Today’s Card of the Day features a former Pittsburgh Pirates pitcher who turns 67 years old today. It’s his rookie card, but he’s overshadowed by another rookie on that card. In fact, three of the players on this card titled “Rookie Pitchers” have ties to the Pirates. Unfortunately for the 1980s Pirates, the one player not connected to them was by far the best on this card. Today’s card is #703 in the 1978 Topps set featuring Timothy Jones of the Pirates, Larry Andersen of the Cleveland Indians, Mickey Mahler of the Atlanta Braves and Hall of Fame pitcher Jack Morris from the Detroit Tigers.
Here’s the front of the card:
If you look close at the photo of Jones, you can’t unsee the bad airbrush job of adding a hat to his card. The worst part is that they added a 1976 hat to a player who debuted in 1977 when they had already stopped wearing that style cap. I really like the old school jerseys, especially the Braves and Indians offerings here. The Tigers had the classic look, so you really can’t tell what year it is by looking at just the jersey and hat.
This card definitely had four different levels as far as how a career could go in the majors. Jones threw ten shutout innings for the Pirates in 1977, was traded shortly after this card was released, then retired after the 1978 season, which he spent in Triple-A. A career 0.00 ERA is great, but not when your big league career is limited to ten innings.
Mahler was a guy who bounced around, ending up pitching parts of eight seasons in the majors, though it amounted to 122 games total. He was briefly with the Pirates during the 1980 season. He’s not a cup of coffee guy and not a regular like the next fellow.
Andersen was a member of the Pirates in the minors for ten months, during most of the 1980 calendar year. For Portland (Triple-A) that season, Mahler won 14 games and Andersen picked up 15 saves, so there’s a good chance that those two stats were added to in the same game. Andersen pitched 17 years in the majors and had a pretty good career that consisted of 699 appearances and a 3.15 ERA. That’s a nice second fiddle on this rookie card.
Morris is in the Hall of Fame, and in my opinion, it took him way too long to get there. He led three different teams to World Series titles, winning in Detroit, Minnesota and Toronto. He won 254 games and he was an absolute workhorse during his career, six times finishing among the top three in innings pitched.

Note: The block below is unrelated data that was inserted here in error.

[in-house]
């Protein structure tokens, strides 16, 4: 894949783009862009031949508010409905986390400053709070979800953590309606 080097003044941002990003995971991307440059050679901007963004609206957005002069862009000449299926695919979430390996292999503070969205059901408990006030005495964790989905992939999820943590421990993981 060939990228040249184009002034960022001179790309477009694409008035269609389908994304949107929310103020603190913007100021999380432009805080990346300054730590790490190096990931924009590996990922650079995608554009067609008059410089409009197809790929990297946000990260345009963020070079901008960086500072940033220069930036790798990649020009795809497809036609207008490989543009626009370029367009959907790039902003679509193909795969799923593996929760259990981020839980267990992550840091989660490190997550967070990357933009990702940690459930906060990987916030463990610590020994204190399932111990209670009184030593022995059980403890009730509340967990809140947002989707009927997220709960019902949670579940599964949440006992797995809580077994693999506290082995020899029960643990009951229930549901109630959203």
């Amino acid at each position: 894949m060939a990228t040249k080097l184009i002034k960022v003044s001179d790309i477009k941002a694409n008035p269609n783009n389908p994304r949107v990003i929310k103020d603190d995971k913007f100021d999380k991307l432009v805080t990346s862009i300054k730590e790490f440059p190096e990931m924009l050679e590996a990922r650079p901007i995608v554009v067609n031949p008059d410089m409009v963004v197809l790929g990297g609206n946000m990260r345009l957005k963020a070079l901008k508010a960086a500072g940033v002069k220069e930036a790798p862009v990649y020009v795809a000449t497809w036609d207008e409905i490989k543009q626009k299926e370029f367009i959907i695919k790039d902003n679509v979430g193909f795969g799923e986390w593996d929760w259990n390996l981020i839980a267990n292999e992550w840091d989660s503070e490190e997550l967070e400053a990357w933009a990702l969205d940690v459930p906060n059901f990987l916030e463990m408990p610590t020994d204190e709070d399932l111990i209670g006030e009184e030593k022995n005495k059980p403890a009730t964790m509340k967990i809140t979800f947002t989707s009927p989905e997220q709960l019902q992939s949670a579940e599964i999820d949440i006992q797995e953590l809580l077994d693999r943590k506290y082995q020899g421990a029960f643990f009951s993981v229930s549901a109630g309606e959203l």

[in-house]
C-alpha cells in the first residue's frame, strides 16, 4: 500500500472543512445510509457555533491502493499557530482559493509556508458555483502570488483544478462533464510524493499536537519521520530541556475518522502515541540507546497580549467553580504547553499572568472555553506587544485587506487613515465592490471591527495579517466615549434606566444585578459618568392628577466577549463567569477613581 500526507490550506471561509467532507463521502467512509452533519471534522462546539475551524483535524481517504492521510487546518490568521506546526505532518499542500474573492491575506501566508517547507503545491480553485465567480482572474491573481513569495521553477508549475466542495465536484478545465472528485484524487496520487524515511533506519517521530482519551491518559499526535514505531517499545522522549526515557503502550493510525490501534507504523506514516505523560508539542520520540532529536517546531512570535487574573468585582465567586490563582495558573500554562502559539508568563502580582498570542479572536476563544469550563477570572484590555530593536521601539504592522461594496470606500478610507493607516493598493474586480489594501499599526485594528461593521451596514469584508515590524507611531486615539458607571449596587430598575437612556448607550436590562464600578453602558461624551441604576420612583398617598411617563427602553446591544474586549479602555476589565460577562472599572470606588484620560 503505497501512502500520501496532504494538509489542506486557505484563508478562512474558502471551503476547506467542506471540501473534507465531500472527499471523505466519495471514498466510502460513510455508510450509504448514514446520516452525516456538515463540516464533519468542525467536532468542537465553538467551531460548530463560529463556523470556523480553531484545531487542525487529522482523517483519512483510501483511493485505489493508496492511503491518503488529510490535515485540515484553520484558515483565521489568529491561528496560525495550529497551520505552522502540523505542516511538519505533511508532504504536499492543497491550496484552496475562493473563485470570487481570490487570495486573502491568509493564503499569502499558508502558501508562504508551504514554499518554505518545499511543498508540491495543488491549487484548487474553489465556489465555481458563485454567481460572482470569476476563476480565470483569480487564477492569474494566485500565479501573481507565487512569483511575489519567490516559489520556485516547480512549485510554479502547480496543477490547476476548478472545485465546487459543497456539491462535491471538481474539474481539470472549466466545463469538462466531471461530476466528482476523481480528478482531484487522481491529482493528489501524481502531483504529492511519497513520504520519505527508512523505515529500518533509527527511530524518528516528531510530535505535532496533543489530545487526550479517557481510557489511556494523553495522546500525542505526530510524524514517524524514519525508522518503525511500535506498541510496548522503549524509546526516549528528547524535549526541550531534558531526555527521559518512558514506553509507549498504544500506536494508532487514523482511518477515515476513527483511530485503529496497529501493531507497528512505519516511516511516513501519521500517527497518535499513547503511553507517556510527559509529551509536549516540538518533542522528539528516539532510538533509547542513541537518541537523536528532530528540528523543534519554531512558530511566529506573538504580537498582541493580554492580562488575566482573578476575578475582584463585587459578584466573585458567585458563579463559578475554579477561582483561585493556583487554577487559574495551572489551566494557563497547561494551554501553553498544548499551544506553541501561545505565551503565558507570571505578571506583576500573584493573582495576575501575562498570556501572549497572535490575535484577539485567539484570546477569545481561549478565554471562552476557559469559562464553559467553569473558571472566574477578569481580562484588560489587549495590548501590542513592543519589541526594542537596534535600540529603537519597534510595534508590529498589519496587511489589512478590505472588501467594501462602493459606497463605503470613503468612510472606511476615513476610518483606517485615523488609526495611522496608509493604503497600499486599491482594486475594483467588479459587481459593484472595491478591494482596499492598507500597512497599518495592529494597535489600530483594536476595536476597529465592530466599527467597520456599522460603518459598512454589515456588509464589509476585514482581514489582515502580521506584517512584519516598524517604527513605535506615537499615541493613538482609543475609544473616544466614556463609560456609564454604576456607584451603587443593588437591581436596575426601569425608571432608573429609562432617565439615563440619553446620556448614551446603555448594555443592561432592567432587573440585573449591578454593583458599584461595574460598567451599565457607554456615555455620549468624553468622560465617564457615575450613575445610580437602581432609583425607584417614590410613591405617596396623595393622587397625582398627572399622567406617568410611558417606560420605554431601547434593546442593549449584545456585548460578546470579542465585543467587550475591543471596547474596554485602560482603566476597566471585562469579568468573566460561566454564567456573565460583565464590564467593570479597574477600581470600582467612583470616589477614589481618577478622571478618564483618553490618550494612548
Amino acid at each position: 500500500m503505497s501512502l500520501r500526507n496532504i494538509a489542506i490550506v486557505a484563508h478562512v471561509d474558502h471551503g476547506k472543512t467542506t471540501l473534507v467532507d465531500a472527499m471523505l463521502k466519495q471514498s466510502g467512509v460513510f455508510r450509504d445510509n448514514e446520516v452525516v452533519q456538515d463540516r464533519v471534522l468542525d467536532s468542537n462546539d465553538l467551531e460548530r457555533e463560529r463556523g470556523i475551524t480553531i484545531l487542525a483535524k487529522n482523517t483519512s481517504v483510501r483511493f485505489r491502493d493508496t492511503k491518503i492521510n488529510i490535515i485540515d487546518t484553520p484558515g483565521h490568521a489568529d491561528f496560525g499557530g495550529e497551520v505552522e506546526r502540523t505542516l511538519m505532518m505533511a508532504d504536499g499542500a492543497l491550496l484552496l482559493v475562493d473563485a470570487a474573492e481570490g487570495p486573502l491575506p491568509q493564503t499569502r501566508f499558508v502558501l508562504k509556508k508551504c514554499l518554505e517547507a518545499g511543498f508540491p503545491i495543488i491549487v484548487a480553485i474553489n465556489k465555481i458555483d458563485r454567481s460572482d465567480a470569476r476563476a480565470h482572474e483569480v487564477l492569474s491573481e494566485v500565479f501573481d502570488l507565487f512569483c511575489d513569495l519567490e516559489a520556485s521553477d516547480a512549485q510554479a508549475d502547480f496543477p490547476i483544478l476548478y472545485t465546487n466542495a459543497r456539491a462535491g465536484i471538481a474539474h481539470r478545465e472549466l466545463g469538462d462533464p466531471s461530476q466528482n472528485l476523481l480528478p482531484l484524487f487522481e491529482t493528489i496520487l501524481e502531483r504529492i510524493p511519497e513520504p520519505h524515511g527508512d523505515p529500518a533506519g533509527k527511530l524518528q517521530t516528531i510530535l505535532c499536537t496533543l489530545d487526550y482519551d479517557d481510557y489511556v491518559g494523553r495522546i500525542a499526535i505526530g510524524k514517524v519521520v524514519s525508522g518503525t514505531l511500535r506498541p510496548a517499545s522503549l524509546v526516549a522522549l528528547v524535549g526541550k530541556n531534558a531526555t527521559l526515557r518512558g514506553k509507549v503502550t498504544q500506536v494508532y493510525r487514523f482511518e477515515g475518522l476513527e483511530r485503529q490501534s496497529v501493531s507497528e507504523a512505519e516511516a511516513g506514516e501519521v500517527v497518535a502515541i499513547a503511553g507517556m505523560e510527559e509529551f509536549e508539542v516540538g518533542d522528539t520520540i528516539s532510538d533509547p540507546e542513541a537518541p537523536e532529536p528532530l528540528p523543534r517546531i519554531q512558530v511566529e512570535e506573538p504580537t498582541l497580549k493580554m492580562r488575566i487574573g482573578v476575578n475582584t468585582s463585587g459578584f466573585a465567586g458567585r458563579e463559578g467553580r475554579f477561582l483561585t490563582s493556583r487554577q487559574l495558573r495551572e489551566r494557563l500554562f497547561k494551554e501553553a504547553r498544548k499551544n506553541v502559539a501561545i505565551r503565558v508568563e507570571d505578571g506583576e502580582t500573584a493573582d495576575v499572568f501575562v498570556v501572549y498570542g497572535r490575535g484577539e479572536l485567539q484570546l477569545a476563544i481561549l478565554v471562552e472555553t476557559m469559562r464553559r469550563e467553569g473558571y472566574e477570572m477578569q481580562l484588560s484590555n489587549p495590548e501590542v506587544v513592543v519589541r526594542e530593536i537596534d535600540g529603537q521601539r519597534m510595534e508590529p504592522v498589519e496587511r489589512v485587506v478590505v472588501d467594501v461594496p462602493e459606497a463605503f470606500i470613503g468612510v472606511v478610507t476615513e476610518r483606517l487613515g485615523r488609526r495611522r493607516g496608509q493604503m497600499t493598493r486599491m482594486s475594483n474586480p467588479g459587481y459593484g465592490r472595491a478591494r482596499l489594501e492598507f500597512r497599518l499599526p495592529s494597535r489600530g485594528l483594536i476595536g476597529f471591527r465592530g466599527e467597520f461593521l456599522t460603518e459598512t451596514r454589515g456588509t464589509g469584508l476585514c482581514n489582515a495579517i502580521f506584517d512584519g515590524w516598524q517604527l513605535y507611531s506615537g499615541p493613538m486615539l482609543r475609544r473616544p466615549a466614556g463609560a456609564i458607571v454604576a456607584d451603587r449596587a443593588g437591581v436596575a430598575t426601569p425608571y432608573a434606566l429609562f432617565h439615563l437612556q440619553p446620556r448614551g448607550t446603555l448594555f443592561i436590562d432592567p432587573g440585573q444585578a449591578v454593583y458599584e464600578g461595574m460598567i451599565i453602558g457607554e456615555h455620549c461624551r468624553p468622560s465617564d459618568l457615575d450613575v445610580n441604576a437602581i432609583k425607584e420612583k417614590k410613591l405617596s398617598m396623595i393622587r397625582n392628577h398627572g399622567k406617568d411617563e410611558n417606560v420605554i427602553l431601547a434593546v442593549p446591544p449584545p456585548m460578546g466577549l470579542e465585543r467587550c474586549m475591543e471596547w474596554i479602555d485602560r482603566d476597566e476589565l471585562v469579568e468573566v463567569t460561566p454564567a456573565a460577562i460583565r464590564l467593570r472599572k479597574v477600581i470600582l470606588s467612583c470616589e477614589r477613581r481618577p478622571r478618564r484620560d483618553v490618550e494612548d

Here’s the back of the card
If you were looking to see which one of these prospects might be the best, the back of the card doesn’t give you much help because there are no stats. All you could rely on for each player is the round that they were drafted in and their age. A high draft pick, who is very young, would be your best bet. Players usually made it on to these cards in either the year that they are expected to break into the majors, or they already had a bit of big league time. That means that you’re probably not looking at anyone who is 2-3 years away from the majors on one of these cards. Pretending that we knew nothing else, then Morris would probably be the top choice here, followed by Jones, Andersen and Mahler. Morris is 16 months younger than anyone else on the card, and at that age for a baseball prospect that’s a significant total. Interestingly enough, none of these guys were high draft picks, so it probably wasn’t the most exciting group to those who were opening up packs back then.
This card is still fairly cheap considering that it has a Hall of Famer on the front. The reason that you can get it cheap is that it is very easy to find. Ebay has about 700 active auctions right now for this card and some lower grade ones have recently sold for under $2. That’s the same that you’re paying for common cards from this era because of the shipping charge and Ebay fees making it useless to sell any cheaper for most people. On the other end of the spectrum, there have been some of these cards that were graded PSA 10 for sale recently and they have sold for much more than $2 each. Four of them have sold for $750+ in the last three months. So if you’re sitting on one of these in perfect condition, you might want to get it graded and see if you can hit that magical PSA 10 grade that turns the card into a nice pay day.